Can India Catch The Falling Rupee? Is 1 INR = 1 USD Possible? The Rupee Settlement System Explained!

In the past couple of weeks, one piece of news that is much debated in the Indian media other than Smt. Draupadi Murmu's election to the seat of President of India & the fall of the Sri Lankan economy is the rapid decline of the value of the Indian Rupee. The Rupee is falling quite aggressively compared to the USD. Will it fall more? What does it mean for an ordinary Indian? Let's learn all in this article.


The current situation in Sri Lanka is horrible with the collapse of the economy and the Government. People are out on the streets protesting and demanding a better environment. One thing that is common between India and Sri Lanka right now is the depreciation of the currencies of both countries against the US Dollar. Since 2000, the Sri Lankan Rupee is consistently depreciating till its economy blew up in 2022. The same can be said for India. The Indian Rupee which was trading at roughly 43 for 1 USD is now trading at an all-time low of 79 for 1 USD. So, is the Indian economy going to meet the Sri Lankan fate?

As per the data of the Reserve Bank of India, India currently has approximately 10 months of working capital left. This means that whatever money India requires to meet its requirements, pay its employees, and import from other countries in the next 10 months is available in its foreign reserves. But one thing that worries the RBI is the fact that the future of the world is very unpredictable with the ongoing Russia-Ukraine war and the rising levels of global inflation. But if things are to go worse in the global picture, an emerging economy like India is surely going to take a hit resulting in the depletion of our foreign reserves sooner than we expect.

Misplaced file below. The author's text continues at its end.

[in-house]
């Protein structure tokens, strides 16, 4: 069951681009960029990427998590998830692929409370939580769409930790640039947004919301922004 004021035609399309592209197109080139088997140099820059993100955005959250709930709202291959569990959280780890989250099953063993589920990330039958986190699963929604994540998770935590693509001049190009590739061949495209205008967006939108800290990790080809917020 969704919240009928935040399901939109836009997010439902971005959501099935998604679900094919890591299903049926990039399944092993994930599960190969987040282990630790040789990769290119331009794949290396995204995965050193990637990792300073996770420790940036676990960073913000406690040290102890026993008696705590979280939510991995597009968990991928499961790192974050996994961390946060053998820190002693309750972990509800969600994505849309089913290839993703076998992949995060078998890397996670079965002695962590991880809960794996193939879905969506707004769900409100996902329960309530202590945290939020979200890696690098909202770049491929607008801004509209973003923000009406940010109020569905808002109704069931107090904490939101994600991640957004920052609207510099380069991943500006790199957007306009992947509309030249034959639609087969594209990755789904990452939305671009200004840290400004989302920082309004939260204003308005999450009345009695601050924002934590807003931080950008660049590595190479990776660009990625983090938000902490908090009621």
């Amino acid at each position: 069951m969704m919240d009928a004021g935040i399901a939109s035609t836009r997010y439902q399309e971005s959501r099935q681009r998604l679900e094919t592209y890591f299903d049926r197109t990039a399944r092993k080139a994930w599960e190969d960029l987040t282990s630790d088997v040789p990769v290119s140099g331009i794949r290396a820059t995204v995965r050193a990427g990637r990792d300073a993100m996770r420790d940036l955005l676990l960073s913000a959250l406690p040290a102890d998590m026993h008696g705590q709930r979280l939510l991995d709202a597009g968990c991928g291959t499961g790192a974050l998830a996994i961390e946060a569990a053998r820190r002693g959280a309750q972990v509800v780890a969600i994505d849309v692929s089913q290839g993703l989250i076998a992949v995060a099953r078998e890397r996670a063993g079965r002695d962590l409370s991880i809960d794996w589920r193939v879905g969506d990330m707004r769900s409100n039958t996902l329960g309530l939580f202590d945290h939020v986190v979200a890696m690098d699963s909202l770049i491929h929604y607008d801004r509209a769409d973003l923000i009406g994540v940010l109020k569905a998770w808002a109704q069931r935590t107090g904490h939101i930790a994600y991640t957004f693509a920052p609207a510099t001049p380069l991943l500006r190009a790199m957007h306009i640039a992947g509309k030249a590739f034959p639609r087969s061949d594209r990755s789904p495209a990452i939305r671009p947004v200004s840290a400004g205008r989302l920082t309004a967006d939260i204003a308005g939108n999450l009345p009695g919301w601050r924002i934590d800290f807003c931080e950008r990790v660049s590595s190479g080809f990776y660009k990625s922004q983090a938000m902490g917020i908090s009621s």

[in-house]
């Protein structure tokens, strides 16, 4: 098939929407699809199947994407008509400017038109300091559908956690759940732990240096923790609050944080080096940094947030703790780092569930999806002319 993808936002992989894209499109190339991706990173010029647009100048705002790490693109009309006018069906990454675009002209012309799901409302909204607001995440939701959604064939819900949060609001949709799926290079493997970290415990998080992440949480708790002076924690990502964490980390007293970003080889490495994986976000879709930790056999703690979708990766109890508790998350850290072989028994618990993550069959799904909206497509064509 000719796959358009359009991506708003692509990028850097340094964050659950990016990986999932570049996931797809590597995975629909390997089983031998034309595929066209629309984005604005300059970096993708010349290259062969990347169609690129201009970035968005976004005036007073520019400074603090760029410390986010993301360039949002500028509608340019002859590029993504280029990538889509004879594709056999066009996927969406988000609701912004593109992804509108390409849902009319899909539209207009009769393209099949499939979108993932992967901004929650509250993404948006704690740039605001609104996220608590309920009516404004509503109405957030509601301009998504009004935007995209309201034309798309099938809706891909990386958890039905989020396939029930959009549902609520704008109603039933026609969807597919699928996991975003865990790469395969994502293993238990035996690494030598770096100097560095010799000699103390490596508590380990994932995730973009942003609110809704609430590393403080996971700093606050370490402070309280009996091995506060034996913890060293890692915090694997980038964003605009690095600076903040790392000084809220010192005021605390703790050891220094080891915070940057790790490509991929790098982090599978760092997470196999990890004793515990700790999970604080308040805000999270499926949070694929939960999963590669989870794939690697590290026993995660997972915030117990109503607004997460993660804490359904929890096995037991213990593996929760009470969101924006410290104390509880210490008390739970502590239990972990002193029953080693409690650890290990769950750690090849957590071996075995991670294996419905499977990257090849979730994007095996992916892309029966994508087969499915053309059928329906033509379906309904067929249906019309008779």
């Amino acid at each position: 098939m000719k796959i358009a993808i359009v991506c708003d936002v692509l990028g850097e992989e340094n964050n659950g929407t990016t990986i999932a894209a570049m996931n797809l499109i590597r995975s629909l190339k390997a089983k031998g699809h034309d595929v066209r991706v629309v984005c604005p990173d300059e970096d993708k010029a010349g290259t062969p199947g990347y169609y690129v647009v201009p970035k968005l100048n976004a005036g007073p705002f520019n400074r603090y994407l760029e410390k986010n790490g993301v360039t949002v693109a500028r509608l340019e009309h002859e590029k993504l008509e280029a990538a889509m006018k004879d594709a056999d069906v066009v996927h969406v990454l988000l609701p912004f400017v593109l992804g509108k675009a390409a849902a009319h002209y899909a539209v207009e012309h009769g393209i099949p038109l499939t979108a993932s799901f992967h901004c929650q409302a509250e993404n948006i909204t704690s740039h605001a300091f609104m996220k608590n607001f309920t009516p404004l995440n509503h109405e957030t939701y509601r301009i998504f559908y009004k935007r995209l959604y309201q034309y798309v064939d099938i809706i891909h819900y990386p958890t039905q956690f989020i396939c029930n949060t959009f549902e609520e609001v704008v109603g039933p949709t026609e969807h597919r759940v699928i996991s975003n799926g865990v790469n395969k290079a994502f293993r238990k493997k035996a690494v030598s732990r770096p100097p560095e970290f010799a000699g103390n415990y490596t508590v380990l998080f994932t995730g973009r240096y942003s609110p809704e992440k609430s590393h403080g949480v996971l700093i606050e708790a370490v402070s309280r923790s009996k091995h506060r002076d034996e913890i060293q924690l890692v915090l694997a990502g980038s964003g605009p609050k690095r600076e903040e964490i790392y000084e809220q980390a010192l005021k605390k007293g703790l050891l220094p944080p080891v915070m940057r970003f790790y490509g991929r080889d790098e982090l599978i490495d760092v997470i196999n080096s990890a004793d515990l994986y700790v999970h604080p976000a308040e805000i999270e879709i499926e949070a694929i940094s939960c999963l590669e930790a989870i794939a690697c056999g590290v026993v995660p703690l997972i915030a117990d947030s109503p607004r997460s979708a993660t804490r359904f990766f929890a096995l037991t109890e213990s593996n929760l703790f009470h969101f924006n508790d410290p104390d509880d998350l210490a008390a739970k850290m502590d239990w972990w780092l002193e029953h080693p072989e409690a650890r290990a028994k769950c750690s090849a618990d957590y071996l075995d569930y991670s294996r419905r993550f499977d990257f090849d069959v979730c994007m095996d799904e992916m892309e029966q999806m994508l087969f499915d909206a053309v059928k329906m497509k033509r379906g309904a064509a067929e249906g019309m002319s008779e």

To stabilize the falling Rupee, the RBI has opted for a Rupee Settlement System. The price of the Rupee depends on the demand and supply. In the current times, the demand for INR is quite low compared to its supply. So, RBI is trying to increase the demand for INR by slowing down its supply. To achieve this increase in demands, they have suggested that all the trade that India does with the other countries be done using the Indian Rupee.

Currently, if we buy oil from Russia, we pay them using the US Dollars i.e. the preferred currency for global trades, thus increasing the demand for USD which reflects poorly on the INR. Hence, the Rupee Settlement System seems to be a simple solution to catch the falling Rupee and reduce India and other countries' dependence on the US. If this system is adopted at a global level, it does have the potential to be a game changer for many emerging economies and for India as well. It also does have the potential to increase India's forex reserve.

Though this system sounds too good, in practice, it seems difficult to replace the current global trade practices in the short term. India needs to convince its trading partners to accept this system and it seems highly unlikely that India's big trading partners like UAE, Switzerland, Germany, South Korea, Australia, and Japan to come aboard and accept the Rupee Settlement System owing to their close proximity to the United States.

Saying so, it's a good step and might benefit India in the longer run. Until the Rupee stabilizes in the near future, prices of fuel are set to go up which will result in higher transportation costs and this, in turn, will cause the cost of manufacturing many daily commodities to go up. Many businesses which import their raw materials from foreign countries will also likely bear the burn of the falling Rupee.

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